ANIMAL cruelty has gone too far with recent reports of dogs locked in hot cars upsetting and disgusting local residents and RSPCA workers.
Police and the RSPCA on the Coffs Coast have lately received numerous reports of dogs left to swelter in the heat of a car without any windows left open.
RSPCA North Coast regional inspector Andrew Kelly says the rise in these incidents is troubling and that action needs to be taken.
“In numerous cases over the last three months, dogs have had to be treated by veterinarians for heat stress and dehydration,” Mr Kelly said.
“I recently encountered one dog in a locked car which would have only had minutes to live if we had not saved him.”
RSPCA inspectors and the NSW Police have the authority to remove stressed animals from cars on welfare grounds under the Prevention of Cruelty to Animals Act 1979.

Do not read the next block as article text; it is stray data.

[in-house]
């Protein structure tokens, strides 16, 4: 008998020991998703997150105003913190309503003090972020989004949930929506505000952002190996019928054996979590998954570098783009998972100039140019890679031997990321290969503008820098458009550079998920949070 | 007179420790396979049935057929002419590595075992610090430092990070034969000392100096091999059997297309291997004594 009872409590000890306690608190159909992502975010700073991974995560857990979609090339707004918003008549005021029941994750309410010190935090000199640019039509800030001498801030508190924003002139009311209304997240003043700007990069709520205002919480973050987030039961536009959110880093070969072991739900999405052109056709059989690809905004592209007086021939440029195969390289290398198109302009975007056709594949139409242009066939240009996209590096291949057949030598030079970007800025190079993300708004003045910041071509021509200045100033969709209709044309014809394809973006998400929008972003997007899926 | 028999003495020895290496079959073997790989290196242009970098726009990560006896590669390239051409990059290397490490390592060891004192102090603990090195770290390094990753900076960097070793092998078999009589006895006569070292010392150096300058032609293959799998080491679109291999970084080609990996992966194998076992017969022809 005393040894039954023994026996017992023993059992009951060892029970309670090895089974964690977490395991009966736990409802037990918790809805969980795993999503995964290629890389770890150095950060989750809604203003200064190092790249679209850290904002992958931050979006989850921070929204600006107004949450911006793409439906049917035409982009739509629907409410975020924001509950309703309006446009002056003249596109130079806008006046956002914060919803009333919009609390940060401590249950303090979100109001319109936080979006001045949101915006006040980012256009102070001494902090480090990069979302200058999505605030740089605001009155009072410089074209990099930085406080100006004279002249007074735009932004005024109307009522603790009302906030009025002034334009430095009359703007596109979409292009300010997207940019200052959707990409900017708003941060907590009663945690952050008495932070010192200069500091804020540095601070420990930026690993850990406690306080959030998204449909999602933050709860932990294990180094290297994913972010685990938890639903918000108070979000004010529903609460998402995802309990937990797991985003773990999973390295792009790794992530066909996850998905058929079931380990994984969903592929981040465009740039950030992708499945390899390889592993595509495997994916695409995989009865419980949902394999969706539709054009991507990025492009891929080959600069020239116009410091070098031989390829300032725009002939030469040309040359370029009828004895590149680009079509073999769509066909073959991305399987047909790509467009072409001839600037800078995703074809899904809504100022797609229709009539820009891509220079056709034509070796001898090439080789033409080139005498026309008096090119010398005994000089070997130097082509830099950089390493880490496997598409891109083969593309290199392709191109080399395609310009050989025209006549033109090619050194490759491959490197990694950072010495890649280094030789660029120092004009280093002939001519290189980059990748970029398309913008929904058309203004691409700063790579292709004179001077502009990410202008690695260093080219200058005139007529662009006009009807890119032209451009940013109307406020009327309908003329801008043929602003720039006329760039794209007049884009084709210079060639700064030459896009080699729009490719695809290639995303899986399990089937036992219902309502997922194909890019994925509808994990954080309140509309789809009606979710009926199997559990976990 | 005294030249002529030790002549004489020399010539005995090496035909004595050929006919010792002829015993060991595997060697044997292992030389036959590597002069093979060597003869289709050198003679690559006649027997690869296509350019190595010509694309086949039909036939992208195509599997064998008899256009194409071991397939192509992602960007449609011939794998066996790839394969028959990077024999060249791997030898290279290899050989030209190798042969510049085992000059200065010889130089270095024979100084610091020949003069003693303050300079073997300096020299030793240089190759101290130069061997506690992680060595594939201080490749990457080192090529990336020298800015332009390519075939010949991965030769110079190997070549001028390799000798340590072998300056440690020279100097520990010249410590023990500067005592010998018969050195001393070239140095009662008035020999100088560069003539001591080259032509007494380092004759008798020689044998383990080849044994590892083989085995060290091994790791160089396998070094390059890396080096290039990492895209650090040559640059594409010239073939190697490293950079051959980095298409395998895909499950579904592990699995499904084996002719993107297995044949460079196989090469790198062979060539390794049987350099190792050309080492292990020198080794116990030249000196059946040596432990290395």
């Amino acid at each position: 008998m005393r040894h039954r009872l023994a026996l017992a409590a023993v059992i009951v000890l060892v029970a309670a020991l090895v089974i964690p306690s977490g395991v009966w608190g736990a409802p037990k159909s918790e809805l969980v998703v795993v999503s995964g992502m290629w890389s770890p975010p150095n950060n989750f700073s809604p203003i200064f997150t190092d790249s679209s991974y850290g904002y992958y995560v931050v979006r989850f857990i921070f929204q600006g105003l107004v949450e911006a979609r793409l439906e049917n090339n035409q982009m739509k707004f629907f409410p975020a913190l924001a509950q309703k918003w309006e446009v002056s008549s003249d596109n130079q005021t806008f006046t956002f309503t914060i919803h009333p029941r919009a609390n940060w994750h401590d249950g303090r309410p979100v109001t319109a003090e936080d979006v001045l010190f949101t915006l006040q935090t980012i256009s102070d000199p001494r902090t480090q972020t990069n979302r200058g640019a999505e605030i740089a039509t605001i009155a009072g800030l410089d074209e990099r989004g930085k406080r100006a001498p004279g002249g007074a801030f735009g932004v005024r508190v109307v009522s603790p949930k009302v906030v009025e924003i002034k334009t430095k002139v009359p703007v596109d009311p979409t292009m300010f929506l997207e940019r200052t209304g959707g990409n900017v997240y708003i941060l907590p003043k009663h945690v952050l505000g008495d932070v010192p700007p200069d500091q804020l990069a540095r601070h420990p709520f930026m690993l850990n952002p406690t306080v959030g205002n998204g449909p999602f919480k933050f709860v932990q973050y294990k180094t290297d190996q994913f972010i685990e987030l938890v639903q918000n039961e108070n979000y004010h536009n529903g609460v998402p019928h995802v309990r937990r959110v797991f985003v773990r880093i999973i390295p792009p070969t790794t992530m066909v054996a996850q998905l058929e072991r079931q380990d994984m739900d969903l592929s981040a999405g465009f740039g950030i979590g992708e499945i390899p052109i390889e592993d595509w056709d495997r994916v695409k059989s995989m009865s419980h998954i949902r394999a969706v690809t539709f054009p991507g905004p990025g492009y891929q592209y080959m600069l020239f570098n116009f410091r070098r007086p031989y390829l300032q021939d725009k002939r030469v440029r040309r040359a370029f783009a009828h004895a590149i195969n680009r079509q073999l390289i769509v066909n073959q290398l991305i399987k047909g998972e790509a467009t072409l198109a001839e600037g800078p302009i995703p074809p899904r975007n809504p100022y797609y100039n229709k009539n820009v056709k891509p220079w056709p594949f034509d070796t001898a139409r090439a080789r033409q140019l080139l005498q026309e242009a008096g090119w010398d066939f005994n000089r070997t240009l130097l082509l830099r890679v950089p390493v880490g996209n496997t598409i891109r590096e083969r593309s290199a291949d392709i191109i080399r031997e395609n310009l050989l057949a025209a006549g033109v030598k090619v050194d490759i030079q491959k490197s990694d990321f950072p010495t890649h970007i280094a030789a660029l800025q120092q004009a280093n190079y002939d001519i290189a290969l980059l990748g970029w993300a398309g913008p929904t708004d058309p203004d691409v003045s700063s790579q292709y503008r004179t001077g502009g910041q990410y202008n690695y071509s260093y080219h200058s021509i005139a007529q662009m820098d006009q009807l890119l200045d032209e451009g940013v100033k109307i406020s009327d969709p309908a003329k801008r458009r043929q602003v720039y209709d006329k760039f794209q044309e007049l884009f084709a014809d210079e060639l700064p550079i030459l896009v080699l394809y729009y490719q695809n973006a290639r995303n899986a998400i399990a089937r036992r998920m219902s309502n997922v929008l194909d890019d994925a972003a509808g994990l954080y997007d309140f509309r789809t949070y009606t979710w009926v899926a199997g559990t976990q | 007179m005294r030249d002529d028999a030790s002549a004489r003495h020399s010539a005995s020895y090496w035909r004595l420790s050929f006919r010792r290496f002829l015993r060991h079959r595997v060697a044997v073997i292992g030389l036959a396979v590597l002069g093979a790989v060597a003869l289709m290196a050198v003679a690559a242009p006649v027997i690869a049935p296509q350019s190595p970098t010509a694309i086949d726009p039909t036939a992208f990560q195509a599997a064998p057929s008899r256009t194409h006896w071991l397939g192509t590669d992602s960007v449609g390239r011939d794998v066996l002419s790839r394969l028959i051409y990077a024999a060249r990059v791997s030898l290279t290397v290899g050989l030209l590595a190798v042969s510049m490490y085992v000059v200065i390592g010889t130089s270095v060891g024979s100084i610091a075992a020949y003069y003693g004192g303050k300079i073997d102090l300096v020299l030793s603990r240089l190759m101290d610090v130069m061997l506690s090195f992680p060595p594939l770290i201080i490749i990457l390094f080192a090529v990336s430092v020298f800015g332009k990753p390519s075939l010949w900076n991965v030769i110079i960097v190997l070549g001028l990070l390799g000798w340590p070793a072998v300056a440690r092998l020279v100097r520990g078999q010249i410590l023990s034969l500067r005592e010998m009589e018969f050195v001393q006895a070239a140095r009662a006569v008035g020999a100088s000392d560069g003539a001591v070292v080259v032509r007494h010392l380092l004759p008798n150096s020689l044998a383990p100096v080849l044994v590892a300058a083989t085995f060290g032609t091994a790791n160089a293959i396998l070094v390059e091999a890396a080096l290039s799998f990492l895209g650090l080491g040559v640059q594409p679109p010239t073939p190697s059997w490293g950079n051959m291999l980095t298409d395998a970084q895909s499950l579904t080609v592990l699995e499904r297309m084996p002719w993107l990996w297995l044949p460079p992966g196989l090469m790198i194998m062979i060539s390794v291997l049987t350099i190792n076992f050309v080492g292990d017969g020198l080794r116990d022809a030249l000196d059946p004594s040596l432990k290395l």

In most cases the car is opened by the NRMA, but in extreme cases where the animal requires immediate attention, the RSPCA or police will smash a window to remove the animal.
The dangers of leaving a dog in an unattended car are high and the public needs to be made aware of the potentially devastating impact on pets.
“Cars left stationary in the sun become like ovens and dogs can develop heat stroke and suffer a cruel death in only six minutes,” Mr Kelly said.
“Dogs are not able to sweat to cool themselves down. A dog panting in a car will raise the temperature even more quickly.”
However, this doesn’t seem to be deterring some locals from doing the right thing and leaving their pets in the cool at home.
“Leaving the window down or parking in the shade does little to stop the temperature rising in the car,” he said.
“My best advice to people is to leave their dogs at home if they intend to leave their dog unattended in their car.”
Animal cruelty complaints can be lodged by calling 1300CRUELTY.